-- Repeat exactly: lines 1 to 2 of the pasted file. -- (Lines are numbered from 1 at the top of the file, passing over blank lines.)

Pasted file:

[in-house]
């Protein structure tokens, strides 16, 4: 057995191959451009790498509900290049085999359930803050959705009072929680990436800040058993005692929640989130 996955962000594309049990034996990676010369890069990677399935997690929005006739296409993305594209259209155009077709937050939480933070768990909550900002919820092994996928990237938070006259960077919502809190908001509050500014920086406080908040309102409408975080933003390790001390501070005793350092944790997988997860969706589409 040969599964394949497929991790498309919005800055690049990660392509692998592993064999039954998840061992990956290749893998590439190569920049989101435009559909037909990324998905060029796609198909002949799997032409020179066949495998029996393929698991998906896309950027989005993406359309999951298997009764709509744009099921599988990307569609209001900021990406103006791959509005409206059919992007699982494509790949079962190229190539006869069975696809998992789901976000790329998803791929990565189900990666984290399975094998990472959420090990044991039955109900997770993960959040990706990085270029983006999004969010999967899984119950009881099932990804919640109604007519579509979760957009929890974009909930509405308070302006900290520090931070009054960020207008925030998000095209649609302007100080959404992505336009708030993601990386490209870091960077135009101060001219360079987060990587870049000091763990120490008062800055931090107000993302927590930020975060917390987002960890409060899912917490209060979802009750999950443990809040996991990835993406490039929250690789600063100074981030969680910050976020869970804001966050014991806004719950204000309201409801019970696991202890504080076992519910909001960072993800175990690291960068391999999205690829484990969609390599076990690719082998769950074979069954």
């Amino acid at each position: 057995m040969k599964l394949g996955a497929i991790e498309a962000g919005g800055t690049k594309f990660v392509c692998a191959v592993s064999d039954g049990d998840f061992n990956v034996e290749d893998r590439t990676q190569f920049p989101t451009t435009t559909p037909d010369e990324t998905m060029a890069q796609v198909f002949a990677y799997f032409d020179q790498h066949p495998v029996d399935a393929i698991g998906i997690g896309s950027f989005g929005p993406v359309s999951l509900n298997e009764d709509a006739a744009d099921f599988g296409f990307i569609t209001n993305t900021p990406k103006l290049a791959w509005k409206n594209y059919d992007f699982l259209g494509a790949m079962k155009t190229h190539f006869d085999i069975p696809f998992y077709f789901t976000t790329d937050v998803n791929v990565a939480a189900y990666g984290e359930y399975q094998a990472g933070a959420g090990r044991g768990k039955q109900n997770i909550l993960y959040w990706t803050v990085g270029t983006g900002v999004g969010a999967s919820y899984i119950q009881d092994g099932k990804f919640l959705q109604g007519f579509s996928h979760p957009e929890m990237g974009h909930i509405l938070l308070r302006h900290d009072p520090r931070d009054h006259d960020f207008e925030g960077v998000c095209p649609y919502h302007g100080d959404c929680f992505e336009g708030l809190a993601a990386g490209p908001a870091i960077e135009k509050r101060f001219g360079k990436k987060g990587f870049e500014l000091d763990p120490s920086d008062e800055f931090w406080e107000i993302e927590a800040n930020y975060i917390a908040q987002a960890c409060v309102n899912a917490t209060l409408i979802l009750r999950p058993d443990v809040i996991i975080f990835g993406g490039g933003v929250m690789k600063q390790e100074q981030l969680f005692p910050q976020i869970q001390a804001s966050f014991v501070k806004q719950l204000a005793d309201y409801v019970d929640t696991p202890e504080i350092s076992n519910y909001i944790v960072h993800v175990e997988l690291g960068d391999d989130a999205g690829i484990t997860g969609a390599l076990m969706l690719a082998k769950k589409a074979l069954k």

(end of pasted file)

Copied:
[in-house]
């Protein structure tokens, strides 16, 4: 057995191959451009790498509900290049085999359930803050959705009072929680990436800040058993005692929640989130 996955962000594309049990034996990676010369890069990677399935997690929005006739296409993305594209259209155009077709937050939480933070768990909550900002919820092994996928990237938070006259960077919502809190908001509050500014920086406080908040309102409408975080933003390790001390501070005793350092944790997988997860969706589409 040969599964394949497929991790498309919005800055690049990660392509692998592993064999039954998840061992990956290749893998590439190569920049989101435009559909037909990324998905060029796609198909002949799997032409020179066949495998029996393929698991998906896309950027989005993406359309999951298997009764709509744009099921599988990307569609209001900021990406103006791959509005409206059919992007699982494509790949079962190229190539006869069975696809998992789901976000790329998803791929990565189900990666984290399975094998990472959420090990044991039955109900997770993960959040990706990085270029983006999004969010999967899984119950009881099932990804919640109604007519579509979760957009929890974009909930509405308070302006900290520090931070009054960020207008925030998000095209649609302007100080959404992505336009708030993601990386490209870091960077135009101060001219360079987060990587870049000091763990120490008062800055931090107000993302927590930020975060917390987002960890409060899912917490209060979802009750999950443990809040996991990835993406490039929250690789600063100074981030969680910050976020869970804001966050014991806004719950204000309201409801019970696991202890504080076992519910909001960072993800175990690291960068391999999205690829484990969609390599076990690719082998769950074979069954």